but those are above all to be imitated, who, for the love of Christ, choose rather to remove themselves far away from their friends, in order that they may serve God the more freely, adhere to him more devoutly, and pray more fervently for their friends. Whence, if they wish to oppose thee in the way of God, and to throw obstacles to thy entrance into religion, they are to be shunned and forsaken. For the great Lawgiver and Master of all Religious, our Lord Jesus Christ, . hath shown us a form of perfect renunciation, when he says: man come to me, and hate not his father, and mother, and wife, and children, and brethren, and sisters, yea, and his own life also, he cannot be my disciple." (Luc. xiv. 26.)

Give ye ear, but not to what the Lord saith ; seek ye first how ye may please your relations and friends ; but while you are diligent in doing this, you bring no pleasure to me thereby : “ Leave then the

- If any

dead to bury their dead, but follow thou me." (Matth. viii. 22.) “ Seek ye first the kingdom of God, and his justice,” (Matth. vi. 33); and ye

shall have treasure in heaven,” (Ibid. vi. 20), if you have renounced all earthly things.

Oh, how foolish and blind are ye, who for a vile and most fleeting pleasure of the flesh, neglect to seek after the eternal joys of heaven; who now tremble to submit to the discipline of a holy rule, and who ponder not on the flame of unquenchable fire that burneth for ever.

Ah, there is a sad difference between the habit of a humble monk and the ghost-like look of devils. Great is the contrast between the devout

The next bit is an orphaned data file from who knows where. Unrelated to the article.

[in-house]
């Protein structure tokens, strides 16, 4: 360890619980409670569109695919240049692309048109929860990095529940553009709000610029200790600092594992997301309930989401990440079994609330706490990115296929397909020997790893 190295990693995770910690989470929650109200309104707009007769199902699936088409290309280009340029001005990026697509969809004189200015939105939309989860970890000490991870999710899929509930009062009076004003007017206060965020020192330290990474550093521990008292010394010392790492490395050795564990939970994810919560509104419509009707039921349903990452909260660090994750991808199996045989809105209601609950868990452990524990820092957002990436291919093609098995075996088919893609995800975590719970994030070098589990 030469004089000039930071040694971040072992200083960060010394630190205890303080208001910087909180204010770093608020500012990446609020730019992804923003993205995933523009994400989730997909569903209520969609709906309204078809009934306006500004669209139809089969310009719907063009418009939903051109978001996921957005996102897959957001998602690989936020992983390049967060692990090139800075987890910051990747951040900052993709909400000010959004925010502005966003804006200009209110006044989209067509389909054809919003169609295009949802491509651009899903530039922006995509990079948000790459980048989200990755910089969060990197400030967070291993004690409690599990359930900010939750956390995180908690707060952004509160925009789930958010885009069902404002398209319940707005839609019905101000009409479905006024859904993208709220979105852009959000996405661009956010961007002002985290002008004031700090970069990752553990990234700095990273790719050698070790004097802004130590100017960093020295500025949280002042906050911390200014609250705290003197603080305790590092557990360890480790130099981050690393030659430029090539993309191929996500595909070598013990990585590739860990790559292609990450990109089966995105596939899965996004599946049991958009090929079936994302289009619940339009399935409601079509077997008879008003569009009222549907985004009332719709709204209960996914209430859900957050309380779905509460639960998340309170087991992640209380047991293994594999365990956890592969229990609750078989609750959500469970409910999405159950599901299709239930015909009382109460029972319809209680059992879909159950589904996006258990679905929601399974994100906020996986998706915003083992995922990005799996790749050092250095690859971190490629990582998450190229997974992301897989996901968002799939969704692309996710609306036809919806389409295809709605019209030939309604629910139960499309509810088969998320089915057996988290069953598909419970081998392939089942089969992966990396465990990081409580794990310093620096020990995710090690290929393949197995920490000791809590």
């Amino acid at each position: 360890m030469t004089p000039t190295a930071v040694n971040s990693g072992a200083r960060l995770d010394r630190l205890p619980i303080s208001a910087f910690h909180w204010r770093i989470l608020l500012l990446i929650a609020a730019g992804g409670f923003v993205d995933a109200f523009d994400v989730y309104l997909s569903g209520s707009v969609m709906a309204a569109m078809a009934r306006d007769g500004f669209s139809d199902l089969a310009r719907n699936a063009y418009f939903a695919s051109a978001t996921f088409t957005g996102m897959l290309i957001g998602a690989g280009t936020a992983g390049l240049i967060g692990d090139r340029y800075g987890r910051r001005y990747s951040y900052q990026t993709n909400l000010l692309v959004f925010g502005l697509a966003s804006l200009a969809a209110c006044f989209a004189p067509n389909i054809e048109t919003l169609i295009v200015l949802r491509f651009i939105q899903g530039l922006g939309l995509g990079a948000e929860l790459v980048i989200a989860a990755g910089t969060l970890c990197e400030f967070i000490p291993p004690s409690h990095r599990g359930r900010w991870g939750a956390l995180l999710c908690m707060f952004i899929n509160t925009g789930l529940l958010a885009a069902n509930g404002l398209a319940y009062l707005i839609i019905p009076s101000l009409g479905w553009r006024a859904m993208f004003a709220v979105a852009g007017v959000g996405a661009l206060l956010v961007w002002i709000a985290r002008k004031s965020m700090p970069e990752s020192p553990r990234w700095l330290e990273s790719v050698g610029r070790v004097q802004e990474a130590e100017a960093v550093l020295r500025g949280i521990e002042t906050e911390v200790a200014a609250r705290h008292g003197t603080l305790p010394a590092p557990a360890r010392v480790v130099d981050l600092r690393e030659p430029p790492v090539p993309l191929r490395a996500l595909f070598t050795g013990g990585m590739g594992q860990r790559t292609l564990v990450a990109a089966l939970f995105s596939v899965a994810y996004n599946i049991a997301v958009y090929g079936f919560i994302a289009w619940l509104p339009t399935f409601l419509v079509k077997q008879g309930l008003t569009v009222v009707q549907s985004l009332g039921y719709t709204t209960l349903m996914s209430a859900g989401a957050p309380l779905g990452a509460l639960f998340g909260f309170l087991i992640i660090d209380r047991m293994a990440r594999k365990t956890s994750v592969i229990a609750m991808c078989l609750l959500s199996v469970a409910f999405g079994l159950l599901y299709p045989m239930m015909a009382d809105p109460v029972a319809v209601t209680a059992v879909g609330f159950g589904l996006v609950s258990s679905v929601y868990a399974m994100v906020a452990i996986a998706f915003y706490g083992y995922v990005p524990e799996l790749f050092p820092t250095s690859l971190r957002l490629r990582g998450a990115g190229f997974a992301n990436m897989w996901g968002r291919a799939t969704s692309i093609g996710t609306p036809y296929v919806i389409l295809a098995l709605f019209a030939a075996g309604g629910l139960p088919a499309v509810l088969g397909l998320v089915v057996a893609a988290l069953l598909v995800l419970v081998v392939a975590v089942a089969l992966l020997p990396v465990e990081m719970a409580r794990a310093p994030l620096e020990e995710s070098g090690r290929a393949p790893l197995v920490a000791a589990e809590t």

song of religious, and the unendurable moans of the damned. Oh, if men would but know the gift of God, and taste how sweet is the Lord, and how sweet it is to serve the Lord of heaven, willingly would they forsake all earthly things, which they cannot enjoy long, and Ay together to the religious state, by which they might ascend in a straight course to heaven.

Whence our merciful Lord exhorteth all that are of feeble heart, not to be terrified at the salutary precepts in the rule ; but rather, with all humility of obedience, to receive the yoke, saying: “ Take my yoke upon you, and learn of me, because I am meek, and humble of heart, and you shall find rest to your souls.” Iatth. xi. 29.) Which may Jesus, the Son of Mary, vouchsafe to grant, who reigneth God, world without end. Amen!

Feast of St. Bernard, 1842.

LINES.

“IN TE, DOMINE, SPERAVI.”

Oh! for the dawning of that happy day,
Wherein Heaven's joys might ravish me away.
How full of joy were I-how fully blest,
To dwell for ever in eternal rest!
No more to search and grope for truth, for there
Secrets unveiled shine forth in lustre fair!
But, woe is me! my life on earth is dight,
As 't were, within the shadow of a night;
And ’mid the clouds of glory, are mine eyes
O'erspread with darkness dim and thick surprise.